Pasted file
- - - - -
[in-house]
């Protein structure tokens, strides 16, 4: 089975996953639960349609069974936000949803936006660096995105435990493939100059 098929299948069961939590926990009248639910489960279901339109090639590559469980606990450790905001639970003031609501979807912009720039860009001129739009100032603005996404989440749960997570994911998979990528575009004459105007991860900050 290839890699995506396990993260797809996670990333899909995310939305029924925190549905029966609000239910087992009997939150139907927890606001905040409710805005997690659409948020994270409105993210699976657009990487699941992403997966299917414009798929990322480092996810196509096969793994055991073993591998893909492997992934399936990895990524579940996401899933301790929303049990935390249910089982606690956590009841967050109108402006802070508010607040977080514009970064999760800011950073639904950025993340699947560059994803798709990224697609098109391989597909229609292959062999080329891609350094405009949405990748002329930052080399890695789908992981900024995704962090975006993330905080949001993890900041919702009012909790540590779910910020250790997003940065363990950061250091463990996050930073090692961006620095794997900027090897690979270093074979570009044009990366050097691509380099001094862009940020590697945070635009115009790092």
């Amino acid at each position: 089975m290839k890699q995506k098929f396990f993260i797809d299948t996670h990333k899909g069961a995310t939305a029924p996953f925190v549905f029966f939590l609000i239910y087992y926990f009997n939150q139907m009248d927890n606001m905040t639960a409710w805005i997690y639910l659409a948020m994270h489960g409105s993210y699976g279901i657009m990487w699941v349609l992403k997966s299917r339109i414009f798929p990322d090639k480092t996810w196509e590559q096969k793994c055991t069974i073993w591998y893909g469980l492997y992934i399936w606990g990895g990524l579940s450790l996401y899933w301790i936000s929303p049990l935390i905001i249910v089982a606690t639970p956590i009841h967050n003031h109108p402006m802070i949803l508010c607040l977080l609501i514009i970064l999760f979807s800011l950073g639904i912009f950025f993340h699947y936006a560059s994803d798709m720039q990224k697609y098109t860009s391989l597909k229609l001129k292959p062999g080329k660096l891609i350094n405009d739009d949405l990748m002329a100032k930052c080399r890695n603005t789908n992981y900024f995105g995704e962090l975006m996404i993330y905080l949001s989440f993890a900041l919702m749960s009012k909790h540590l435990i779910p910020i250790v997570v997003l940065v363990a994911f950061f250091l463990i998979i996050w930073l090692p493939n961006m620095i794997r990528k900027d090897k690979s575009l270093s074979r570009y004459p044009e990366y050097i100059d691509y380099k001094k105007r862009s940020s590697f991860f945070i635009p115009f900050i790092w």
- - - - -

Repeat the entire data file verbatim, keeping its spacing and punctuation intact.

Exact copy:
[in-house]
């Protein structure tokens, strides 16, 4: 089975996953639960349609069974936000949803936006660096995105435990493939100059 098929299948069961939590926990009248639910489960279901339109090639590559469980606990450790905001639970003031609501979807912009720039860009001129739009100032603005996404989440749960997570994911998979990528575009004459105007991860900050 290839890699995506396990993260797809996670990333899909995310939305029924925190549905029966609000239910087992009997939150139907927890606001905040409710805005997690659409948020994270409105993210699976657009990487699941992403997966299917414009798929990322480092996810196509096969793994055991073993591998893909492997992934399936990895990524579940996401899933301790929303049990935390249910089982606690956590009841967050109108402006802070508010607040977080514009970064999760800011950073639904950025993340699947560059994803798709990224697609098109391989597909229609292959062999080329891609350094405009949405990748002329930052080399890695789908992981900024995704962090975006993330905080949001993890900041919702009012909790540590779910910020250790997003940065363990950061250091463990996050930073090692961006620095794997900027090897690979270093074979570009044009990366050097691509380099001094862009940020590697945070635009115009790092």
């Amino acid at each position: 089975m290839k890699q995506k098929f396990f993260i797809d299948t996670h990333k899909g069961a995310t939305a029924p996953f925190v549905f029966f939590l609000i239910y087992y926990f009997n939150q139907m009248d927890n606001m905040t639960a409710w805005i997690y639910l659409a948020m994270h489960g409105s993210y699976g279901i657009m990487w699941v349609l992403k997966s299917r339109i414009f798929p990322d090639k480092t996810w196509e590559q096969k793994c055991t069974i073993w591998y893909g469980l492997y992934i399936w606990g990895g990524l579940s450790l996401y899933w301790i936000s929303p049990l935390i905001i249910v089982a606690t639970p956590i009841h967050n003031h109108p402006m802070i949803l508010c607040l977080l609501i514009i970064l999760f979807s800011l950073g639904i912009f950025f993340h699947y936006a560059s994803d798709m720039q990224k697609y098109t860009s391989l597909k229609l001129k292959p062999g080329k660096l891609i350094n405009d739009d949405l990748m002329a100032k930052c080399r890695n603005t789908n992981y900024f995105g995704e962090l975006m996404i993330y905080l949001s989440f993890a900041l919702m749960s009012k909790h540590l435990i779910p910020i250790v997570v997003l940065v363990a994911f950061f250091l463990i998979i996050w930073l090692p493939n961006m620095i794997r990528k900027d090897k690979s575009l270093s074979r570009y004459p044009e990366y050097i100059d691509y380099k001094k105007r862009s940020s590697f991860f945070i635009p115009f900050i790092w």